Hey all you Post Apocalyptic Maniacs Happys on a role today, and i've got another Friggen Awsome movie for you all ,"Doomsday," the third feature from British "B"-movie tour de force writer-director Neil Marshall, is a rehash of several distant cult movies, including both of Marshall's previous films, which are also considered cult classics. Yet, that doesn't make "Doomsday" even remotely bad, but it does make it very interesting not just to follow the story along, but to also point out the many references to films past.
Even the most amateurish film buff could point out the assorted references to "28 Days/Weeks Later," "Escape from New York" (1981), "Aliens" (1986), and the "Max Mad" movies. It's all part of the fun, really, and you can't blame Marshall for making references to the movies he loves and have inspired him as a filmmaker. Even his first feature "Dog Soldiers" (2002) and his superior follow-up horror flick "The Descent" (2005) get some mention here.
In the future, an out-of-control virus called the "Reaper virus" (the "28" movies) completely decimates Scotland, eventually leading to its being quarantined off with a 20-foot-tall, 12-inch-thick impenetrable wall ("Escape from New York") on all sides. The rest of the world goes on as if nothing happened, while millions are forced to fend for themselves in the virus-ravaged wasteland of former Scotland. In the the 30 years since the quarantine, law & order broke down and anarchy took over.
30 years later, the Reaper Virus makes a comeback, this time outside the quarantine zone. More news develops when spy satellites monitoring the former Scotland detect human survivors. Could there be uninfected people? Could there be a cure in there somewhere? Regardless, the government organizes a small task force to go inside and find answers. Nelson (Bob Hoskins), a government handler, is given the assignment of having his best operative Eden Sinclair (Rhona Mitra) go inside with a crack team of commandos and look for answers.
They have 48 hours.
Right away, "Doomsday" removes itself from other post-apocalyptic movies by not focusing on the catastrophe itself and instead just focuses on humanity's attempt to move forward. "Doomsday" is about anarchy, and the downfall of society: What happens when you just leave a country to wither and die in the face of disaster? On the inside, however, it's all about finding a cure or a vaccine and bringing it back to the rest of the world. When Sinclair and her team are on the inside, they're all on their own, but of course they are not alone. As it turns out, barbaric clans have been formed (the "Mad Max" movies), under the leadership of Sol (Marshall's favorite go-to guy and movie regular, Craig Conway), who seeks to lead his punk regalia-clad minions to the conquest of the free world outside the quarantine zone. It should be pointed out here that they're pretty much cannon fodder ("Aliens").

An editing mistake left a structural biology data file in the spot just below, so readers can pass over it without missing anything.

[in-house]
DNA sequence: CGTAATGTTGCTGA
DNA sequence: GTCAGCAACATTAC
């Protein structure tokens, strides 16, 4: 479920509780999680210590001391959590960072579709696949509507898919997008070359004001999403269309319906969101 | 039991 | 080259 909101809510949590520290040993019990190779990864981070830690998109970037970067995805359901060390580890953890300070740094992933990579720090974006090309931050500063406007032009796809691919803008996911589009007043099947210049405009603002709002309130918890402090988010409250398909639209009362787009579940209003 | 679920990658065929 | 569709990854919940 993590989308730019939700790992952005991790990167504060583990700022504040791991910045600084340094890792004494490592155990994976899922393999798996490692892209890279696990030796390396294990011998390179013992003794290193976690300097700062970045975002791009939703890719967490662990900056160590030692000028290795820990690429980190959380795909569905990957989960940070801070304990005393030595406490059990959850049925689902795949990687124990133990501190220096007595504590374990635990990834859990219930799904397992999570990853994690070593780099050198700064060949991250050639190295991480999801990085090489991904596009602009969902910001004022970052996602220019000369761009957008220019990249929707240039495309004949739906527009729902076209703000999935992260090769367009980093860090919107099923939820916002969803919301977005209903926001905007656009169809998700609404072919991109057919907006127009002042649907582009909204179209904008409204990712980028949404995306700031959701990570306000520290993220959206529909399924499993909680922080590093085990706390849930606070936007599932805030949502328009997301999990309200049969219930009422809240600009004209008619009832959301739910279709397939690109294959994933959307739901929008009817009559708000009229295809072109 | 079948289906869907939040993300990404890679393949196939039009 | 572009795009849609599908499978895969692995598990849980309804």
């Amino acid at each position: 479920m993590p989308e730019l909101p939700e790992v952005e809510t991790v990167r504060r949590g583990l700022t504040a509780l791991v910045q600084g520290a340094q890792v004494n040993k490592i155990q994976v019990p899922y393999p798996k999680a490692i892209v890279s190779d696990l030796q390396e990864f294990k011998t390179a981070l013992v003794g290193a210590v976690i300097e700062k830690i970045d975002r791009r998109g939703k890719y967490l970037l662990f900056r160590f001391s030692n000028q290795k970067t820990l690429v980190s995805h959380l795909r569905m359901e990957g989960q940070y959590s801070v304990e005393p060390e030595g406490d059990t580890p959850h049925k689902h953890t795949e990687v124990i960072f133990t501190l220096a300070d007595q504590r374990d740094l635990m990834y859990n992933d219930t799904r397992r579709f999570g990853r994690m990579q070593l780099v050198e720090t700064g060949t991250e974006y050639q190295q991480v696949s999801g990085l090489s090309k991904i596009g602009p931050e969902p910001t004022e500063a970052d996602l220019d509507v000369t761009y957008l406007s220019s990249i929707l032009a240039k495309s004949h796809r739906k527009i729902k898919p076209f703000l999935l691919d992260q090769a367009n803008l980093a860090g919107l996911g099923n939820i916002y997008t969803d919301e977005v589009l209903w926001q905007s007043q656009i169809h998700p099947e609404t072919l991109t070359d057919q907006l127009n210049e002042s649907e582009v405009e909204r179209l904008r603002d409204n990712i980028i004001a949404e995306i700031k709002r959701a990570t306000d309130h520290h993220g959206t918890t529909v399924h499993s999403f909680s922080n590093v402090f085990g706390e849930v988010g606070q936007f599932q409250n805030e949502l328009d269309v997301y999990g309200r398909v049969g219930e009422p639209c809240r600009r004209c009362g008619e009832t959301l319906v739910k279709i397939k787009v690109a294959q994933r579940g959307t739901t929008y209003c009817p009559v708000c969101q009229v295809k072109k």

It's fair to chide "Doomsday" for some script deficiencies and overly-abundant throwback references to films past and an apparent lack of details regarding Scotland's decimation in the 30 years since the Reaper Virus's outbreak, and Sol's rise to power. But Marshall keeps "Doomsday" lean and focused. Once on the inside, it's anything goes, as Sinclair and her teammates are pretty much left to fend for themselves when Sol's men ambush them and force them to participate in increasingly sadistic games of violence for survival and for that, the blood and gore is sufficient (Marshall knows no boundaries in the area of special effects).
"Doomsday" is an accomplished third feature from a provocative filmmaker, Neil Marshall, and is one hell of a ride, I guarantee you`ll be on the edge of your seat the whole movie, and at the end you`ll be wanting more, lets keep our fingers crossed and hope theres a sequel in the near future, Cause I know I want more of this Awsomeness !!!!!!!!!!!!!!!!!!!!!!!!!!!!!!!!!!!!!!